After spending years instigating and advancing the debunked conspiracy theory that former President Donald Trump colluded with Russia to steal the 2016 election, disgraced former FBI agent Peter Strzok is once again pushing the same, garbage narrative.
In a tweet referencing a Truth Social post by Trump, in which the former president announced that the FBI took several of his passports during the bureau’s raid on his Mar-a-Lago home, Strzok baselessly claimed that one of the documents is a “Russian passport” that is “kept in a vault at Yasenevo and only swapped out at third country meets.”
“Please oh please keep asking how you can turn down the temperature in the country,” the tweet reads. “And why does he have two passports?”
The post attacking Trump came the same day Strzok appeared on MSNBC’s “Morning Joe” to defend the FBI’s raid of the former president’s estate, with Strzok attempting to claim the agency applies the law “objectively” to both sides of the political aisle.
“It’s not that the FBI is targeting any one side or the other,” Strzok said. “What you see is the FBI going out on a day-in and day-out basis objectively investigating allegations of law.”
As outlandish as his “Russian passport” claims may seem, peddling Trump-Russia conspiracy theories is nothing new for the former FBI agent. In addition to being a notable figure in the Hillary Clinton email probe, Strzok, along with his former mistress and fellow agent Lisa Page, was notorious for playing an incredibly biased role in the FBI’s investigation of then-candidate Donald Trump’s campaign leading up to and following the 2016 presidential election.
In publicly revealed text messages between Strzok and Page, the two agents repeatedly exchanged feelings of harsh animosity towards Trump.
“Omg [Trump’s] an idiot,” a message sent on March 3, 2016, said.
“Trump is a disaster. I have no idea how destabilizing his Presidency would be,” said another, dated July 21, 2016.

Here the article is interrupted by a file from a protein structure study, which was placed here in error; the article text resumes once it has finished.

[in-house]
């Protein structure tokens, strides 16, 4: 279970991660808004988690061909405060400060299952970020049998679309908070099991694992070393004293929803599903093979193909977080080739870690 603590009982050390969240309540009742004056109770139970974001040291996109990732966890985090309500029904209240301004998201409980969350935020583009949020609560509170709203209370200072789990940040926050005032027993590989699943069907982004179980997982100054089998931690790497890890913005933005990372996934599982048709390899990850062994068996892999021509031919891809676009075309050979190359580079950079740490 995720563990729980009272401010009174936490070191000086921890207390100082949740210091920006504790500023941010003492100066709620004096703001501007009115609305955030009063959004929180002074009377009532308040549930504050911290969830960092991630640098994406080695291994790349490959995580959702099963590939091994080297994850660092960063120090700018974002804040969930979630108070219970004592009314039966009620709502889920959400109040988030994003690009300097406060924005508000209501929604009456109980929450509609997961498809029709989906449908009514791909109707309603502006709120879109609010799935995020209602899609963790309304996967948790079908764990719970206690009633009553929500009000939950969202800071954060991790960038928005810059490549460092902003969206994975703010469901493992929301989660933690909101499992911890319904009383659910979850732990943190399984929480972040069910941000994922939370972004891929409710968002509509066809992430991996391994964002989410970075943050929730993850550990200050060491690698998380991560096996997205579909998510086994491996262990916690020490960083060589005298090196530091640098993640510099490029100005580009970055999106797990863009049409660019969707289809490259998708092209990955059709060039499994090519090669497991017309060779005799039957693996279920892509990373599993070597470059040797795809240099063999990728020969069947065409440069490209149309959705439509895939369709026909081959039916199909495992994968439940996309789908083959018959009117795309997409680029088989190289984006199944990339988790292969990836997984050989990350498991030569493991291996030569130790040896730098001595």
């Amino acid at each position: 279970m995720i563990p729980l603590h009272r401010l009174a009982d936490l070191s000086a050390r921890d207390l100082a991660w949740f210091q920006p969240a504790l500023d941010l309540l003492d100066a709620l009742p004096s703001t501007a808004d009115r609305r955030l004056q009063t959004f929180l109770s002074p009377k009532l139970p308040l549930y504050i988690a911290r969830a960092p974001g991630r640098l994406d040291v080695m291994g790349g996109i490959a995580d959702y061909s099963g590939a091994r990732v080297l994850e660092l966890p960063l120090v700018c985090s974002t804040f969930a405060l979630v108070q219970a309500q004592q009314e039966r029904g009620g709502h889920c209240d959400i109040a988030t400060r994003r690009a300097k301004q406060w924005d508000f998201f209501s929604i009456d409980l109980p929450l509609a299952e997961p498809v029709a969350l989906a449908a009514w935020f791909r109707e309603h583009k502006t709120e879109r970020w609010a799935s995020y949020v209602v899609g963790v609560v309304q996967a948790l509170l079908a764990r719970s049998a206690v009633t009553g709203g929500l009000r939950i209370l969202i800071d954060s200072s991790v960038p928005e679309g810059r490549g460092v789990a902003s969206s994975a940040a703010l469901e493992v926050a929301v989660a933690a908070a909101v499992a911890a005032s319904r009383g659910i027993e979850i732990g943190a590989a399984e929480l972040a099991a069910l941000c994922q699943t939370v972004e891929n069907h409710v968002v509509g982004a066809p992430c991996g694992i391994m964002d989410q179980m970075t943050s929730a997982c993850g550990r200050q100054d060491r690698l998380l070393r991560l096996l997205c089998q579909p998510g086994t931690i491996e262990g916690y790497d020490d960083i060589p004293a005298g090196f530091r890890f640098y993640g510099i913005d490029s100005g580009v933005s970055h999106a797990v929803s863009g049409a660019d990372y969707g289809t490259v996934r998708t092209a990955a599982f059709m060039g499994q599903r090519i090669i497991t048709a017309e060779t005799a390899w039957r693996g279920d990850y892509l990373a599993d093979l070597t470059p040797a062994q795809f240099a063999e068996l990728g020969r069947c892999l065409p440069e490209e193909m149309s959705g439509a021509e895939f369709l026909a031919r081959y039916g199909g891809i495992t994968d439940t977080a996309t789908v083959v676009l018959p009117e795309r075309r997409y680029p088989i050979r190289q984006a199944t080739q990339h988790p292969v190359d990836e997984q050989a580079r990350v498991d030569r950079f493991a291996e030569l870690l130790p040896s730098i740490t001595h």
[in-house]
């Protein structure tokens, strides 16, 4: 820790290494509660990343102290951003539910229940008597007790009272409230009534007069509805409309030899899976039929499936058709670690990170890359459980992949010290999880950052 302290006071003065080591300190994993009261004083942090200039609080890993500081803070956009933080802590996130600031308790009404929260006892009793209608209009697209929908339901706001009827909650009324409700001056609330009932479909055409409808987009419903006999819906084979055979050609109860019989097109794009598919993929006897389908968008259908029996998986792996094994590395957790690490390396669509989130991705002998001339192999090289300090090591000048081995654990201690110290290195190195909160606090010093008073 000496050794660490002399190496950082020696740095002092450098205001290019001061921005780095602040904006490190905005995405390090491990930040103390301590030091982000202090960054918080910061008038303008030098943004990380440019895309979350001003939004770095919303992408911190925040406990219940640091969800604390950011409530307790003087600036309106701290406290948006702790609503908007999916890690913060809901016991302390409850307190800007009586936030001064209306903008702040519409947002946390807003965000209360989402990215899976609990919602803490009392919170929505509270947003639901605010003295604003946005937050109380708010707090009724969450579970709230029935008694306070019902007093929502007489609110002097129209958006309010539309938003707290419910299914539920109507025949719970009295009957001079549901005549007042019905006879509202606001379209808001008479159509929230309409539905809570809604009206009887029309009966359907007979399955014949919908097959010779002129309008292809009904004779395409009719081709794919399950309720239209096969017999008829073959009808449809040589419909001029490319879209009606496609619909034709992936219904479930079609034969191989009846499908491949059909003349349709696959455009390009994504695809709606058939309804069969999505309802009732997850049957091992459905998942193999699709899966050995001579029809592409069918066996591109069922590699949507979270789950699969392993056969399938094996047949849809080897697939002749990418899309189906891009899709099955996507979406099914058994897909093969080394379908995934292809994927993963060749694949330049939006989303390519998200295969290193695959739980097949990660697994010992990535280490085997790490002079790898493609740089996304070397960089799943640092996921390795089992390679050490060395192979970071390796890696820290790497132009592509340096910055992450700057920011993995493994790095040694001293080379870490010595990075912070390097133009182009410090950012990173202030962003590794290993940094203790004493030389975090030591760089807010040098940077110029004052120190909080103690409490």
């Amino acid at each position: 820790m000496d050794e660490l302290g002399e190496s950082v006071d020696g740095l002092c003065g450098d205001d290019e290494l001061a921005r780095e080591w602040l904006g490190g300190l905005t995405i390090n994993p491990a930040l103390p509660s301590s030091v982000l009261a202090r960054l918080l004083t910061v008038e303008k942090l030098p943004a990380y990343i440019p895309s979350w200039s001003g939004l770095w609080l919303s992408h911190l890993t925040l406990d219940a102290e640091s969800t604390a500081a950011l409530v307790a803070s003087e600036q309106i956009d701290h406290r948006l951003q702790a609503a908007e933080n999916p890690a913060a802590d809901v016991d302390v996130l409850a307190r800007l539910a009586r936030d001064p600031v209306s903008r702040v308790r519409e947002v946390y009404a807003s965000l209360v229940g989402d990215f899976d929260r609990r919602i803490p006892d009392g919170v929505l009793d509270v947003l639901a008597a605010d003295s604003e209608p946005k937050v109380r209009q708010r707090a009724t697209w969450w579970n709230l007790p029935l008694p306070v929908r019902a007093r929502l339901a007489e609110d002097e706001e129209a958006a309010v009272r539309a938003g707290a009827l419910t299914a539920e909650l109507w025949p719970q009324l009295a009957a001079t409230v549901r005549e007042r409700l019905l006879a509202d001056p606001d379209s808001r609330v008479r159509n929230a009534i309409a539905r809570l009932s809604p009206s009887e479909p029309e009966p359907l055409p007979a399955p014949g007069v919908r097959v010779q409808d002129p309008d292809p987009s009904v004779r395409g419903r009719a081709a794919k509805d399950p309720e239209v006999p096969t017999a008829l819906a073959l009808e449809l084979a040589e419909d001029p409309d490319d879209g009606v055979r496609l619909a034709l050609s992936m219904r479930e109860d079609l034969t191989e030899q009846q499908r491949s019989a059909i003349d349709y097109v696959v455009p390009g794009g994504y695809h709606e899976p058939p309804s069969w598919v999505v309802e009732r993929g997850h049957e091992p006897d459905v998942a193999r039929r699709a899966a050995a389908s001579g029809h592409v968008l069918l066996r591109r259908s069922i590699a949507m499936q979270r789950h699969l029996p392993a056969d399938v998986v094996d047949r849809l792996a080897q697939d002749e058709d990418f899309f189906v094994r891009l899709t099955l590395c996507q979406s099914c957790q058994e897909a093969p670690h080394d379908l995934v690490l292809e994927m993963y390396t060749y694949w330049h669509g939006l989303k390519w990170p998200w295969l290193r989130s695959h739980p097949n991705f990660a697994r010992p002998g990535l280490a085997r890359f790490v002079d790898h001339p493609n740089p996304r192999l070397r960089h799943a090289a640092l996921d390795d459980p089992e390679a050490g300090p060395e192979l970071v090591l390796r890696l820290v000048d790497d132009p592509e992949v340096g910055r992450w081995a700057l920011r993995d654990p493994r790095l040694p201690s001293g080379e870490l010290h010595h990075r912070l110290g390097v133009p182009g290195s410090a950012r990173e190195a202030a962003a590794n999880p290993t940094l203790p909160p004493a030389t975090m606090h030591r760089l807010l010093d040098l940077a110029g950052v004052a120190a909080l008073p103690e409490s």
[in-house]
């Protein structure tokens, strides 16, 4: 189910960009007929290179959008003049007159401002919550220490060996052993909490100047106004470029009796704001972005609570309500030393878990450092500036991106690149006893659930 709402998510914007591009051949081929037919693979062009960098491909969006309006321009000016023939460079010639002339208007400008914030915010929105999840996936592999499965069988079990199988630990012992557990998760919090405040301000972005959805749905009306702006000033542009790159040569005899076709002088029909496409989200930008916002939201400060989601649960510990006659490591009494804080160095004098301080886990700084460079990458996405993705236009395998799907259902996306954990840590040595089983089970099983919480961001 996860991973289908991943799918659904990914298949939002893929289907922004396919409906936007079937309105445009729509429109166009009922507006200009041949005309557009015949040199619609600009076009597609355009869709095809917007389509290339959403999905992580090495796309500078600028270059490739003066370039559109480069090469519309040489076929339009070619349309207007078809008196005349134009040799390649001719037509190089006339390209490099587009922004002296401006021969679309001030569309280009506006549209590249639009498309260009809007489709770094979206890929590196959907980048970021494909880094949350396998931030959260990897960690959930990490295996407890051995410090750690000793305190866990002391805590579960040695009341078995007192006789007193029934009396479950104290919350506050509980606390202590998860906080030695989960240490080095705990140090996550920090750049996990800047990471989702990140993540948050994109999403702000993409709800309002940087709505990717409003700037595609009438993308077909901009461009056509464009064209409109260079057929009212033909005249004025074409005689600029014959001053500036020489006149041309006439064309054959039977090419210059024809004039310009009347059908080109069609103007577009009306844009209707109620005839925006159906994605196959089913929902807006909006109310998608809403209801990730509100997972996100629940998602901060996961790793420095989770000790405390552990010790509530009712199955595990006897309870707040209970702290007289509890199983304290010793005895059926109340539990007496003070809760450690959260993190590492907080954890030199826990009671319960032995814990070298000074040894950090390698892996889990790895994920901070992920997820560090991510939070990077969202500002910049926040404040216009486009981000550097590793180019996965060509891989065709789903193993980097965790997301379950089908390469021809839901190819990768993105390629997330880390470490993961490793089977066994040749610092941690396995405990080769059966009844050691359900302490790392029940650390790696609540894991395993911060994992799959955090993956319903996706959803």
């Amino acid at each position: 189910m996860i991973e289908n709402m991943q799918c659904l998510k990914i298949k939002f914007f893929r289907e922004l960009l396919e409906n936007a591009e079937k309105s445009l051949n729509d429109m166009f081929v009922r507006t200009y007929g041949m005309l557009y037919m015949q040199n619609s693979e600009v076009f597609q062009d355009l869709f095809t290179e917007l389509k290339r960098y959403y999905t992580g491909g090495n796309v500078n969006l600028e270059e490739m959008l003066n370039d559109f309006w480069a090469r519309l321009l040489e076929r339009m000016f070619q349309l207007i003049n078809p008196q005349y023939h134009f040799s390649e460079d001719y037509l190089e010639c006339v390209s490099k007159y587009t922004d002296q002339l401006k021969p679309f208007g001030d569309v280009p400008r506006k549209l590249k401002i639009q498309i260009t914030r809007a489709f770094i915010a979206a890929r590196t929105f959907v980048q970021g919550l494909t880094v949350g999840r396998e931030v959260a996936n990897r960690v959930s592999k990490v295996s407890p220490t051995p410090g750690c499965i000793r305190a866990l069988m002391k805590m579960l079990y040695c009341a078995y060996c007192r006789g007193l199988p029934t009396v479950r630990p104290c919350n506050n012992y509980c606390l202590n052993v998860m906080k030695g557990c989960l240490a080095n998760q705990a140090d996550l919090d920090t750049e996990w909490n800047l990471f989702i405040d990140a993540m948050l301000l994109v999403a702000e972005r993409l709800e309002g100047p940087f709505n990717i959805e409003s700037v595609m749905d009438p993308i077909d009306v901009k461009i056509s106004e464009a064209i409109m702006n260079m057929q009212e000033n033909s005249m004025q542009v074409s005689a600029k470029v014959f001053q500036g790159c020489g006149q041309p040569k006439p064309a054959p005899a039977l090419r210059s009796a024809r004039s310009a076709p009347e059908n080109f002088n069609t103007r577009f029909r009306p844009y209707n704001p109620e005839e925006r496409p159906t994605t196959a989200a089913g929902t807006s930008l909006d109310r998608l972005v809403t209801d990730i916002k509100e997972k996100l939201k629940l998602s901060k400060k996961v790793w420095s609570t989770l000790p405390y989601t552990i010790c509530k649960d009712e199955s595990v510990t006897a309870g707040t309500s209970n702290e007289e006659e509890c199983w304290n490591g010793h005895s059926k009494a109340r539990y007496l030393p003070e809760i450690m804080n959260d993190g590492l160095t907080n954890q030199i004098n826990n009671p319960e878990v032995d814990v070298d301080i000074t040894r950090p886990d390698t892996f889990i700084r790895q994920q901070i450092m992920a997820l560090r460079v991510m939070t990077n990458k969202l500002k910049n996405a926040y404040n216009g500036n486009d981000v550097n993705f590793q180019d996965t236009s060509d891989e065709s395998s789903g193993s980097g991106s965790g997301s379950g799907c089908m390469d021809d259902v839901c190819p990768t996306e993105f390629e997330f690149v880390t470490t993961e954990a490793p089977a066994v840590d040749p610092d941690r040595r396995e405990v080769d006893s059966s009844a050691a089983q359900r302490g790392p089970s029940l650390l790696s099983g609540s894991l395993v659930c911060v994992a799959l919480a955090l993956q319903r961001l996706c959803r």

The more alarming of the messages, however, came the following month when the two agents discussed the use of an “insurance policy,” were Trump to be elected that November.
“[Trump’s] not ever going to become president, right? Right?!,” Page said on Aug. 8, to which Strzok replied, “No. No he’s not. We’ll stop it.”
“I want to believe the path you threw out for consideration in [Andrew McCabe’s] office-that there’s no way [Trump] gets elected-but I’m afraid we can’t take that risk,” Strzok emphasized in a text dated Aug. 15. “It’s like an insurance policy in the unlikely event you die before you’re 40…”
An inspector general report released in 2018 criticized Strzok for, as The Federalist reported at the time, his “biased handling of the Hillary Clinton email and Russia collusion investigations” and “for using personal tech devices to handle FBI business,” with the report highlighting the institutional “damage” Strzok and his counterparts caused as a result of their openly biased conduct.
“[T]he damage caused by [Strzok and his colleagues’] actions extends far beyond the scope of the Midyear investigation and goes to the heart of the FBI’s reputation for neutral factfinding and political independence,” the report said. “At a minimum, we found that the employees’ use of FBI systems and devices to send the identified messages demonstrated extremely poor judgment and a gross lack of professionalism.”